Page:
We are saddened to say that Thomas passed away in May 2019. Tommy was very kind and deeply connected to his practice, experimenting with ancient techniques of pottery to create contemporary work; his tale of how he came to be a potter and an artist deeply resonated with us and is still recorded here.
The Fish Factory is fortunate enough to have its very own potter, Thomas Newlands, who has worked in the studio since 2015. Originally from the Scottish highlands, Thomas began practising ceramics by chance when he chose to attend a day course in pottery.
Thomas has been a potter for twenty years and describes ceramics as a learning process of “trial and error,” requiring patience and preparation. A resourceful artist, Thomas visits car boot sales, where he finds objects such as fishing buoys, reusing them as moulds to create unique shapes.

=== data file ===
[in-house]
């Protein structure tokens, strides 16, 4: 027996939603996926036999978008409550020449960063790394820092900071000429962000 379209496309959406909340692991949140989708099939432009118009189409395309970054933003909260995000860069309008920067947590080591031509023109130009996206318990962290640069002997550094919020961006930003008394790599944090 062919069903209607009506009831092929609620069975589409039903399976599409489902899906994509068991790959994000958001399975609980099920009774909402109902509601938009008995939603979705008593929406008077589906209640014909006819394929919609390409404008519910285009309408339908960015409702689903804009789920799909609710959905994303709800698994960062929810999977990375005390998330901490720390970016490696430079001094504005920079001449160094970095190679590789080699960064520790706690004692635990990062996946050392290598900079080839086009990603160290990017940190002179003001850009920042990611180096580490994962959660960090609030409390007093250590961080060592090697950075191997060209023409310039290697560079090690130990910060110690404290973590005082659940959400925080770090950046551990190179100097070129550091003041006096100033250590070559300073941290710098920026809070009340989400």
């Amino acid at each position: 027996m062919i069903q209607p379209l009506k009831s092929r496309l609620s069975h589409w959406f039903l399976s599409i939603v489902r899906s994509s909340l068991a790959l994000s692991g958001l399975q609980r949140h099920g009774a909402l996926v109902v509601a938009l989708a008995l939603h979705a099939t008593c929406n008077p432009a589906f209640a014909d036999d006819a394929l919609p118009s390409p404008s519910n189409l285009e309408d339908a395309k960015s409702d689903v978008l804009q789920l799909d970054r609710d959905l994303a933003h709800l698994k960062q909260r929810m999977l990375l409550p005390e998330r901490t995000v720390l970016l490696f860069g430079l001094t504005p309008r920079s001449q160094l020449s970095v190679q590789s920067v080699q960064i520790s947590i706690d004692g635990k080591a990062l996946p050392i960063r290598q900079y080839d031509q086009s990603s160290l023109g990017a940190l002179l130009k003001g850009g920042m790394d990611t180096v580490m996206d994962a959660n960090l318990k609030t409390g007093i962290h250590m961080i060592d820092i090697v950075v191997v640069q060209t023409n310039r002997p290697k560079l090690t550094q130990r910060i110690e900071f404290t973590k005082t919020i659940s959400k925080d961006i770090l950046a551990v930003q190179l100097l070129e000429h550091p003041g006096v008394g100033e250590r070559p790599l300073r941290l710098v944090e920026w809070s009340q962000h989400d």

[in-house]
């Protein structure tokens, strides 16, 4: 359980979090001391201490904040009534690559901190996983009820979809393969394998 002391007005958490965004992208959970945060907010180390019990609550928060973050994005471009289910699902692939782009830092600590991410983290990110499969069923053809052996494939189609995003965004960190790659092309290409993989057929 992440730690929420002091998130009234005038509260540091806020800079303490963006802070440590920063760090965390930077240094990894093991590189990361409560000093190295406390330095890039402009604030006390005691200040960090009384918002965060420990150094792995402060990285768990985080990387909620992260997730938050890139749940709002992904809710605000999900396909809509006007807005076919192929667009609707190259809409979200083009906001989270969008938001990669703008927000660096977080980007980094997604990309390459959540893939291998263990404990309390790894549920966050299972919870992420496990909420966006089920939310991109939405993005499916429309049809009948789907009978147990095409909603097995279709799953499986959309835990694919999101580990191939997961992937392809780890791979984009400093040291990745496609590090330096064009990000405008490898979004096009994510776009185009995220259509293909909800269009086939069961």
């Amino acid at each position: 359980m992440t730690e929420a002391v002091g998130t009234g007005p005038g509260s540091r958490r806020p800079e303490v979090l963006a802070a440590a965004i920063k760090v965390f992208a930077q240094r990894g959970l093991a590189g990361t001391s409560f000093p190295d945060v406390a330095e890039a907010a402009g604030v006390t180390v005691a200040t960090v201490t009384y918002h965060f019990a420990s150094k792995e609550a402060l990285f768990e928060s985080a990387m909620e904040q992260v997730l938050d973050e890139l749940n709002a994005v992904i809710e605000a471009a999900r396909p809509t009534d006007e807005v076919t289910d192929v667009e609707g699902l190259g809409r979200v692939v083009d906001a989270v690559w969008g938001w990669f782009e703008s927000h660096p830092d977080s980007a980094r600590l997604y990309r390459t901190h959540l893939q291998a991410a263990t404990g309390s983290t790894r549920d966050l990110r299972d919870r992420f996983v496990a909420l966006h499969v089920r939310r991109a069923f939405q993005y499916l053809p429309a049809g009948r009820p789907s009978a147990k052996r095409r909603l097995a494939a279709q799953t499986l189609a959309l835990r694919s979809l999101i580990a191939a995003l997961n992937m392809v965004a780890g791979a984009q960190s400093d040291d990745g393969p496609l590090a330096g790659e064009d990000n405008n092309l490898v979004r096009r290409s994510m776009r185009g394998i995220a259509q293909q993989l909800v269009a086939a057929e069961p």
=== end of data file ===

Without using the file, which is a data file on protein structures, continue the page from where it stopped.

Cornwall was the only place in Britain where ceramics was a degree, so he attended the Camborne Art College in 1998. In 2000, he continued at the Falmouth College of Art, gaining skills and developing his technique.
Inspired by Japanese ceramics, Thomas enjoys Raku pottery, which he claims is like “playing with fire". In his studio he explores the formula of ceramics as differences in temperature can transform colour and appearance. He is also experimenting with a golden glaze, meaning his pieces are both practical and extraordinary. His work has been exhibited at the Polytechnic Society in Falmouth and is currently very popular at the Penwith Gallery in St Ives.
One of his favourite exhibitions at the Fish Factory featured the Lord of the Logos, Christophe Szpajdel and Thomas appreciates how the Fish Factory welcomes all art into their space. In his new studio he can use his kiln, which can reach up to temperatures of 3000 degrees, making him the resilient artisan of the Fish Factory. Thomas explains “every time you open up a kiln it’s like Christmas” as each pot emerges differently.